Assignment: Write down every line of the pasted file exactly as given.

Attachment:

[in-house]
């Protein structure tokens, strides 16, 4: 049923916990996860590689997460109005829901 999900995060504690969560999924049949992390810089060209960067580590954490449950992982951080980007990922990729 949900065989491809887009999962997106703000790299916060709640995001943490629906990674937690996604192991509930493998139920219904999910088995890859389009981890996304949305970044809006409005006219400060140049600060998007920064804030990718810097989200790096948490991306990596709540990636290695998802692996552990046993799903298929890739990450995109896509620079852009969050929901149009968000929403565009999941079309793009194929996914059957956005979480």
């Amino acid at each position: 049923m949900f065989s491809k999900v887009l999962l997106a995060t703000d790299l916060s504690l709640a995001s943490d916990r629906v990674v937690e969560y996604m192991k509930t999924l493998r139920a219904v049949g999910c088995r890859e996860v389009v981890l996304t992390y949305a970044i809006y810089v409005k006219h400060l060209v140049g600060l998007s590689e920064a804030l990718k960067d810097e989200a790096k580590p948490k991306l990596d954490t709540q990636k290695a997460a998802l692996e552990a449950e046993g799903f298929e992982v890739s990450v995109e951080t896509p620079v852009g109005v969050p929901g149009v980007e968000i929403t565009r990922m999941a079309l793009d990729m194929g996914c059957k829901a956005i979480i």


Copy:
[in-house]
């Protein structure tokens, strides 16, 4: 049923916990996860590689997460109005829901 999900995060504690969560999924049949992390810089060209960067580590954490449950992982951080980007990922990729 949900065989491809887009999962997106703000790299916060709640995001943490629906990674937690996604192991509930493998139920219904999910088995890859389009981890996304949305970044809006409005006219400060140049600060998007920064804030990718810097989200790096948490991306990596709540990636290695998802692996552990046993799903298929890739990450995109896509620079852009969050929901149009968000929403565009999941079309793009194929996914059957956005979480």
């Amino acid at each position: 049923m949900f065989s491809k999900v887009l999962l997106a995060t703000d790299l916060s504690l709640a995001s943490d916990r629906v990674v937690e969560y996604m192991k509930t999924l493998r139920a219904v049949g999910c088995r890859e996860v389009v981890l996304t992390y949305a970044i809006y810089v409005k006219h400060l060209v140049g600060l998007s590689e920064a804030l990718k960067d810097e989200a790096k580590p948490k991306l990596d954490t709540q990636k290695a997460a998802l692996e552990a449950e046993g799903f298929e992982v890739s990450v995109e951080t896509p620079v852009g109005v969050p929901g149009v980007e968000i929403t565009r990922m999941a079309l793009d990729m194929g996914c059957k829901a956005i979480i």